ITEMS IN FPM ON TOPIC:
This year's changes include opportunities to get paid for some services that were previously not billable.
The ICD-10 grace period has ended, so avoid using out-of-date and unspecified codes.
Will ICD-10 become just another reason for insurers to deny payment?
Test your knowledge of ICD-10 coding and documentation requirements for five diagnoses you're likely to encounter in family medicine.
Our tour of ICD-10 continues with the minor injury codes you’re likely to use in family medicine.
This overview of the common gastrointestinal disorders in primary care will help you get ready for ICD-10 and avoid, say, K30 – indigestion.
Once you understand a few peculiarities, you'll be ready to code common diseases of the respiratory system.
FPM's ICD-10 coding series continues with a look at how to code immunizations, routine health exams, and common preventive screenings.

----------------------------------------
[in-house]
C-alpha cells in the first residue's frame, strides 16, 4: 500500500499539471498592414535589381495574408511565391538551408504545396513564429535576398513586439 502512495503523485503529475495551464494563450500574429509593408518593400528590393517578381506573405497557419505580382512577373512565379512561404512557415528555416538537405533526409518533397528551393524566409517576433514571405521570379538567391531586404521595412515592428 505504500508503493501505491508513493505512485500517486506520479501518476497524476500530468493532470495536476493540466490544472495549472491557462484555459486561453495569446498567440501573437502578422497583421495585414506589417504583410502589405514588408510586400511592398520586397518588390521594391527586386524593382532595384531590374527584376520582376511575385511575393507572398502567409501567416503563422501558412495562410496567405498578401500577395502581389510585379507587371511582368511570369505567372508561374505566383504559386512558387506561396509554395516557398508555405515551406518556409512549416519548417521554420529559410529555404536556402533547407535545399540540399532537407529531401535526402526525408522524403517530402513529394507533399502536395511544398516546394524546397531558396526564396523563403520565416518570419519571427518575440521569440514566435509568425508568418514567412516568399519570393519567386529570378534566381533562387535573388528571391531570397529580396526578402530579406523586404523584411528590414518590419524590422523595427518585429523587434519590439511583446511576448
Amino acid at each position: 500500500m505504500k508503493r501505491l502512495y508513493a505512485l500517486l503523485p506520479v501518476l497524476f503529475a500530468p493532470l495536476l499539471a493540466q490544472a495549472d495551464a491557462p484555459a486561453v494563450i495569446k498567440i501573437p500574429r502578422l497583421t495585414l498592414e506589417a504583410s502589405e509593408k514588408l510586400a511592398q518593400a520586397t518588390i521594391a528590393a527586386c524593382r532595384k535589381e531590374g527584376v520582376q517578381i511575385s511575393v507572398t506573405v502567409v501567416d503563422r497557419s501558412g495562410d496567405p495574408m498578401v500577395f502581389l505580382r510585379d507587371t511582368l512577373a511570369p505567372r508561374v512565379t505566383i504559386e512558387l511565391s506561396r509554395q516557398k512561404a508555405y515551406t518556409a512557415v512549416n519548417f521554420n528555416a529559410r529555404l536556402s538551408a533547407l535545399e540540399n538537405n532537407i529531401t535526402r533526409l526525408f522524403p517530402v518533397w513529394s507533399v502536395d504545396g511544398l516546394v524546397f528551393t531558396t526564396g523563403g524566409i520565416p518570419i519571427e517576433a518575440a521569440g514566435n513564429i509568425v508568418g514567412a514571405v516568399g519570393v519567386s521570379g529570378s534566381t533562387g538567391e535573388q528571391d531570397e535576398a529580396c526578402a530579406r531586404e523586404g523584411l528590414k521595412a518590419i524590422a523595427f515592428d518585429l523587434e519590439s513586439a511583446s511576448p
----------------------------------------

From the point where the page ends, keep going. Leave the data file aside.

To find the correct code for a symptom, sign, or test result, pay close attention to ICD-10's exclusion, code-first, and inclusion notes.
In ICD-10, hypertension has a limited number of codes that, on the surface, may appear to make coding this condition relatively simple, at least compared to some of the other ICD-10 complexities. There are only nine codes for primary hypertension and five codes for secondary hypertension. However, as is often the case, the devil is in the details. For example, ICD-10 assumes a causal relationship between hypertension and chronic kidney disease, but you must document the relationship between hypertension and heart disease. Additionally, all of the hypertension codes require an additional code if the patient is a current or former tobacco user. If hypertension is secondary to another disease state, code the underlying condition as well as one of the secondary hypertension codes.